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By Kristy Siegfried | 1 April, 2020


Protect rights and health of refugees and migrants in coronavirus response, says UN. Four UN agencies – OHCHR, IOM, WHO and UNHCR – on Tuesday called for national responses to COVID-19 to include migrants, refugees, the forcibly displaced and stateless people. “To avert a catastrophe, governments must do all they can to protect the rights and the health of everyone,” says the joint statement, which notes that migrants and refugees are vulnerable to exclusion, stigma and discrimination, particularly when undocumented. The statement highlights the “worrying” situation of refugees and migrants held in detention and calls for their release “without delay”. It also calls on countries to manage border restrictions in a manner that respects international human rights and refugee protection standards through the use of quarantine and health checks. “We cannot allow fear or intolerance to undermine rights or compromise the effectiveness of responses to the global pandemic,” concludes the statement. Launching a new plan to counter the potentially devastating socio-economic impacts of COVID-19 on Tuesday, UN Secretary-General António Guterres described the pandemic as “the greatest test” the world has faced since the formation of the UN. The plan urges developed countries to help the less developed to bolster their health systems and calls for a focus on the most vulnerable both during the emergency and recovery stages.

Venezuelans struggle to get by during Colombia’s lockdown. Colombia has shut down all non-essential businesses and imposed a quarantine through 13 April. For the country’s 1.8 million Venezuelan refugees and migrants, many of whom live hand-to-mouth selling food and other items on the street, the impact has been devastating, reports the Miami Herald. Not only has the coronavirus deprived them of an income, it has also shuttered many of the organizations they relied on, such as soup kitchens and shelters. While Colombia and other countries in the region are rolling out financial aid programmes to help their most vulnerable citizens during the lockdown, those benefits don’t extend to migrants. Colombia has declared a moratorium on evictions during the health emergency, but one NGO told the Miami Herald they were tracking at least 50 Venezuelan families who had been thrown out of their homes for not paying rent. In a statement today, UNHCR and IOM said there was an urgent need for more funding to support Venezuelan refugees and migrants, whose already desperate situation is being compounded by the pandemic. “As national capacities become stretched to a breaking point, the wellbeing and safety of Venezuelans and their host communities is at risk,” warns the statement.


Fears “invisible” stateless could be denied help if they get coronavirus. Reuters reports on concerns that millions of stateless people worldwide would be unable to access health care if they fall ill with the coronavirus because they have no nationality and lack documentation. Campaigners are calling on countries to ensure all stateless people can receive medical assistance and help to self-isolate without risk of arrest or detention. “Governments must include everyone, because no one is protected unless everyone is protected,” said Melanie Khanna, head of UNHCR’s statelessness section. According to Reuters, Malaysia, which has a significant stateless population and is battling the largest COVID-19 outbreak in South East Asia, has said it will not arrest undocumented people who come forward for testing. The UN wants other countries to take similar steps.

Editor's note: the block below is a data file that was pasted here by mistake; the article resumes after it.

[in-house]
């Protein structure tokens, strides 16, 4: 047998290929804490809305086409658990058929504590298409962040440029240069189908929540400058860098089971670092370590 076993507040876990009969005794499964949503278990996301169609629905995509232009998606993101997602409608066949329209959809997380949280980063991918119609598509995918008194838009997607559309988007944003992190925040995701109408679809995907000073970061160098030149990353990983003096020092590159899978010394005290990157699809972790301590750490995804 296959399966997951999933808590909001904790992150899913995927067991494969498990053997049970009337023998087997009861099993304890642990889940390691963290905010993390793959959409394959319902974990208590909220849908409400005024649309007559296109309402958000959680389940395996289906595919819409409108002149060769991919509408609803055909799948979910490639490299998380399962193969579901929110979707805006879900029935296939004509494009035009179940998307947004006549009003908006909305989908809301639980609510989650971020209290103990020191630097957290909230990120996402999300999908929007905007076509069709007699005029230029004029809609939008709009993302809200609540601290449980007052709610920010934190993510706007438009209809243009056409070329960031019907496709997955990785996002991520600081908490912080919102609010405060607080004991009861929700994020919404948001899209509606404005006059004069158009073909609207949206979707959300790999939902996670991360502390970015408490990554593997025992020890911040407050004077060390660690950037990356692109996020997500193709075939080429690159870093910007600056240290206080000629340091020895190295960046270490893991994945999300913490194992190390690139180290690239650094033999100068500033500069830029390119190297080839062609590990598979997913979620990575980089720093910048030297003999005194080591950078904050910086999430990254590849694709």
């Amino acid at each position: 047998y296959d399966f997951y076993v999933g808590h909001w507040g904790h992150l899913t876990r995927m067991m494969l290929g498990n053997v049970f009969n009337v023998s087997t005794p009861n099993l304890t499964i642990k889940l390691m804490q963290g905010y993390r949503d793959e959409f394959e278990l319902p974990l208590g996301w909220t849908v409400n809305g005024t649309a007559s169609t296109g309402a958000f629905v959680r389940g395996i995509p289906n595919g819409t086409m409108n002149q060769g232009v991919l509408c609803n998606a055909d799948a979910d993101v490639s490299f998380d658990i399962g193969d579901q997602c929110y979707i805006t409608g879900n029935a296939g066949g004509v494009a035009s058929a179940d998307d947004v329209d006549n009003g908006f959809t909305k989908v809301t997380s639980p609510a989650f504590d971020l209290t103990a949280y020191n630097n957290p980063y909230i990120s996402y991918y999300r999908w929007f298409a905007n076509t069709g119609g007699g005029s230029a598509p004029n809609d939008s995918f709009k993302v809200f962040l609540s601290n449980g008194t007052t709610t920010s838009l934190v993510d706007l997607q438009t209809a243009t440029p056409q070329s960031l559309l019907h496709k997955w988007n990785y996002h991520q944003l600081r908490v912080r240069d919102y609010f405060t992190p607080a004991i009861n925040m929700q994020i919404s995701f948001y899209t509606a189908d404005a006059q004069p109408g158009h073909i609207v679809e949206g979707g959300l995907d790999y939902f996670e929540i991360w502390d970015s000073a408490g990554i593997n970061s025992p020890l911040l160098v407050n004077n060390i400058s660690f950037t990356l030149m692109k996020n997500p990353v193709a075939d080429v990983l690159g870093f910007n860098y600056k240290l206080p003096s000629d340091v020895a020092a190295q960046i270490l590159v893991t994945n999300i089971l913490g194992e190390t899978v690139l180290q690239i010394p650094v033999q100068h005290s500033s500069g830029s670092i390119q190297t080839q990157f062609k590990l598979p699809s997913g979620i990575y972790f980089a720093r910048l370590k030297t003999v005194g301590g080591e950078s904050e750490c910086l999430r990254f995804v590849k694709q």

NGO restarts Mediterranean rescue missions despite virus fears. The Alan Kurdi rescue boat is heading back to the Central Mediterranean for the first time since the coronavirus pandemic started. The Germany charity Sea Eye, which operates the boat, said the Alan Kurdi expected to reach waters off the coast of Libya by the weekend and would be the only NGO rescue boat operating in the area. Italy placed two other rescue vessels – the Ocean Viking and the Sea Watch 3 – in quarantine last month. The Sea Eye said it had an “outbreak management plan” and had stocked the ship with sufficient personal protective equipment. The charity said it expected to face difficulties finding a safe harbour following any rescues.

EU boosts aid to support Syrian refugees and host countries during pandemic. The European Union announced a new package of almost €240 million on Tuesday to help Syrian refugees and host communities in Jordan, Lebanon and Iraq withstand the coronavirus outbreak. The funding focuses in particular on areas such as social assistance, health, education and child protection. More than half of it will go towards establishing social safety nets and strengthening the public education system in Lebanon. The money brings the EU’s overall aid to Syrian refugees in the region to more than €2 billion, according to a statement from the European Commission. The amount does not include funds for Turkey, which are allocated through a separate budget. UNHCR is appealing for US$255 million to fund its efforts to respond to the risk and impacts of the coronavirus pandemic.


Venezuelan medic Samuel Suárez has been making house calls in the rural region of Ecuador where he now lives to help his vulnerable older patients protect themselves from the coronavirus. Armed with a poster and flyers, he acts out the recommendations for those who can’t read. “Throughout the coronavirus epidemic, I will continue to fight each and every day to share my knowledge,” he said.


So far, a US$1.3 billion regional response plan to help Venezuelan refugees and migrants in 2020 is only three per cent funded.